“The straight line belongs to man, the curved line belongs to God”
Since the very beginning, even before the actual word was coined, architecture has been influenced by nature.
Whether leveraging existing resources like caves to protect ourselves from the elements, to using the universal laws of physics that govern everything in this world to build the magnificent buildings, temples and monuments we so much enjoy visiting, one way or another, nature has always been present.
Although throughout history men have used, for symbolic purposes, representations of flowers, plants and animals in different art forms, it was not until the late eighteen hundreds that a new movement began to emerge. This style had nature itself as a muse.
This movement had different names depending on which European country we are talking about. Perhaps the most well-known name is Art Nouveau, but it is also known as Symbolism, Decadence, and Jugendstill – Jugend was a cultural weekly publication that soon became a style-setting icon and launched the German Art Nouveau movement, named Jugendstil after the magazine.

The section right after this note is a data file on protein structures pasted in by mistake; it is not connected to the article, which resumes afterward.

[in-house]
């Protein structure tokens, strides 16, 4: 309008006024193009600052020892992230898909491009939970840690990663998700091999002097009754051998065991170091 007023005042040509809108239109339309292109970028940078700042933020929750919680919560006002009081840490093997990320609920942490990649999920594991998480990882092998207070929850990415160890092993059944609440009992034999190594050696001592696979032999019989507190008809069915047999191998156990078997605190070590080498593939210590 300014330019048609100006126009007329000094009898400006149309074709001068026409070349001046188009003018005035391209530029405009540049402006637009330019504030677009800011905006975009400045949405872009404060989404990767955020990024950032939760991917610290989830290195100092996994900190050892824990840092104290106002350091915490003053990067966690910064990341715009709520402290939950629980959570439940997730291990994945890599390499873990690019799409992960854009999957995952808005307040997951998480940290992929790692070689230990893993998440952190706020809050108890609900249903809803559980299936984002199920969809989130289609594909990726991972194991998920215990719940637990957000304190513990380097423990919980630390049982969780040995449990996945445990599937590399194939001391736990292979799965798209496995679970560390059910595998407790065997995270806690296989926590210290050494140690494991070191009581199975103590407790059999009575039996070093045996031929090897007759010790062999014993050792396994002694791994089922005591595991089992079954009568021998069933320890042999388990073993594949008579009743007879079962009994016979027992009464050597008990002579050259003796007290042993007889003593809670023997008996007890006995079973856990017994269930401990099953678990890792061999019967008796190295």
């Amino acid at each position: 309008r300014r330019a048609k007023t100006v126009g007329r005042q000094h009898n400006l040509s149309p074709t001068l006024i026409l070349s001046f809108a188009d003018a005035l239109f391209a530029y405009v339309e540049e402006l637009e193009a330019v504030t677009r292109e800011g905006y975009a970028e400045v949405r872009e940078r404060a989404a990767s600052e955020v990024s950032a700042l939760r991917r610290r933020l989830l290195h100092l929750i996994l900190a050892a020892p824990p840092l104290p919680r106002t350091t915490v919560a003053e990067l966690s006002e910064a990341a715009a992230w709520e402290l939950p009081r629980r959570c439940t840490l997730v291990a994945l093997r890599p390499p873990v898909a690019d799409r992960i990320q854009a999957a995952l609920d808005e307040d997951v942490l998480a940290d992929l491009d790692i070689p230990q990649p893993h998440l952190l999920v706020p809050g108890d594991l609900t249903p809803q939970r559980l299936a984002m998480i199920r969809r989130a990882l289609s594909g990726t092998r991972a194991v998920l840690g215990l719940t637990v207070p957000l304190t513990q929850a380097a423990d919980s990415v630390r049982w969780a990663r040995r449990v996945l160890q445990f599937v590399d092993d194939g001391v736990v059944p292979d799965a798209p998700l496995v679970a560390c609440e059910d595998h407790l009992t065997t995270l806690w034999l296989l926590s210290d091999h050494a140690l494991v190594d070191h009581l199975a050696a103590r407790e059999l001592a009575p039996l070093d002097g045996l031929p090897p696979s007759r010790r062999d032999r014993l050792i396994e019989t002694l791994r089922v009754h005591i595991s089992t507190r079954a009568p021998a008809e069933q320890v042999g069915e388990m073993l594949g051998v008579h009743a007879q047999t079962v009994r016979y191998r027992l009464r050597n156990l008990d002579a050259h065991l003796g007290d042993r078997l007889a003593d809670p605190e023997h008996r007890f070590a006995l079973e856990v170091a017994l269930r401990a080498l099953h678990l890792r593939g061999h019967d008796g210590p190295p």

In Barcelona this period was called Catalan Modernisme, and it began as a search for a national architecture, which is the title of an article by Luis Domènech i Montaner, the actual founder of the movement in Spain.
At this point you’re probably asking really? Yes, really! We normally think it was Gaudí, but although Antoni Gaudí is the one that takes this movement to its most glorious moment, it was Domènech i Montaner (1849-1923) the one that defined the architectonic Art Nouveau in Catalonia. In his article “En busca de una arquitectura nacional” (In search of a national architecture) title that I borrowed for this post, he explains how he was planning to develop a modern architectural style reflecting the national Catalan personality.
It’s important to understand that the whole movement in Europe had as an objective to create a unique individual style by moving away from the traditional heavy architecture that characterized the two previous centuries with the imitation and revival of old historical styles. This was accomplished by developing new architectural repertoires, decorative elements and techniques using nature as inspiration and an array of different high quality materials such as glass, marble, colored stucco, majolica, hand-painted tiles and metal applique. Besides architecture, these features were found in decorative and applied arts; stained glass, ceramics, iron and other metals, and furniture.